Mendelson said this week that Gray and his deputies were “working themselves into a spiral of froth” because they are upset over the council’s dismissal of the lame-duck mayor’s priorities. He added he was “100 percent” confident the tax cuts will pass fiscal muster before a final vote scheduled for Tuesday.

Still, DeWitt said in his letter that “several modifications” will be necessary before he can sign off on the spending package, which not only sets the budget for the 2015 fiscal year, but also balances the city’s fiscal picture through 2018. Among the consequences, DeWitt said, is that he is postponing a planned round of borrowing until he is able to sign off on the budget.

”I cannot certify a budget that removes the necessary financial flexibility, violates the District’s debt cap, or is not structurally balanced due to long-term revenue reduction,” DeWitt wrote.

He criticizes the council’s choice to implement cuts to income, business and estate taxes recommended by the blue-ribbon D.C. Tax Revision Commission without also including the commission’s revenue-raising recommendations — such as a $100 yearly per-worker levy on city employers.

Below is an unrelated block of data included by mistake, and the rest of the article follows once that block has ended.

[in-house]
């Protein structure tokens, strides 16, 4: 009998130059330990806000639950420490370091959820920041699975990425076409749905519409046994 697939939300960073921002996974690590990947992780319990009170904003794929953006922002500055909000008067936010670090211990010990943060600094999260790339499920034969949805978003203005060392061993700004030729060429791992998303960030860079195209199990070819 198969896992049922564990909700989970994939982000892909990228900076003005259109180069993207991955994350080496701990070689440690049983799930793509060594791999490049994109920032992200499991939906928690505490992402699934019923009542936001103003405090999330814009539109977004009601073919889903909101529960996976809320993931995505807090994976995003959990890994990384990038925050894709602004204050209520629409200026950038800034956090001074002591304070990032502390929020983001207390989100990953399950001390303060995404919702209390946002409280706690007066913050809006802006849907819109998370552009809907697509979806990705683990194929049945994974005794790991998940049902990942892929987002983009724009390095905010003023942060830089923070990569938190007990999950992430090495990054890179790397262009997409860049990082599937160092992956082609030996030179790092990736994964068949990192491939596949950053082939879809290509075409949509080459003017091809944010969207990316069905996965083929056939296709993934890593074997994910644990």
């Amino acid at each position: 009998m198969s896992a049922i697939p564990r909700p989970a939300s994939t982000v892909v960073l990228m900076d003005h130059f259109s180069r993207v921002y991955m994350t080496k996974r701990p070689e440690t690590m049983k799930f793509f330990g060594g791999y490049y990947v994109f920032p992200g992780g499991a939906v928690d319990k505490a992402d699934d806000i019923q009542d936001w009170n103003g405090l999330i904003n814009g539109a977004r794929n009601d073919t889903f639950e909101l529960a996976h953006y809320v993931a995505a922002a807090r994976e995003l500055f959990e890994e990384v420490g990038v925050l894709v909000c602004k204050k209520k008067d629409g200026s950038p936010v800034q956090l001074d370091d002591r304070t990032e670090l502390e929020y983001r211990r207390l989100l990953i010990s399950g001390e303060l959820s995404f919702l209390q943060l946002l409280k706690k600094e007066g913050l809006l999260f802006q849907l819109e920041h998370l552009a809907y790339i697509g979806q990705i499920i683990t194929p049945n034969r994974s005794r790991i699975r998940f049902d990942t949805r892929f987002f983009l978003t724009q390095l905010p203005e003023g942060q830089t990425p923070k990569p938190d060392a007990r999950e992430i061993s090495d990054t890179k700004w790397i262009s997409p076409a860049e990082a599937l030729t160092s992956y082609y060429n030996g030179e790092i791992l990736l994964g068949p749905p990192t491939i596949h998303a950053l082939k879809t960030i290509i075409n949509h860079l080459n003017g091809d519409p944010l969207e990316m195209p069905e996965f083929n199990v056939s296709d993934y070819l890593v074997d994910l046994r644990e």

Mendelson and colleagues voted to make up for the lost revenue by cutting “pay as you go” capital funding, or “PAYGO” — non-borrowed funding for infrastructure and other major projects that can be easily redirected to operating needs should they arise.

“By spending PAYGO to support tax cuts, the Council has fully eliminated an extremely important tool used by state and local governments around the country to manage unanticipated events,” DeWitt wrote. “Council-approved tax relief renders these monies permanently unavailable in the event of a shortfall.”

Wall Street bond raters, he added, are likely to view the move as a “credit negative.”

DeWitt also confirms in the letter that the council’s budget violates the city’s debt cap, which limits debt-service costs to 12 percent of general-fund expenditures. By cutting PAYGO expenditures to fund the tax cuts, the council lessened its borrowing capacity over time, resulting in debt-cap violations by 2018.

The debt cap has constrained mayoral ambitions. A proposed $150 million investment in a pro soccer stadium, for instance, is being financed by a complex package of real estate swaps rather than the borrowing that financed Nationals Park.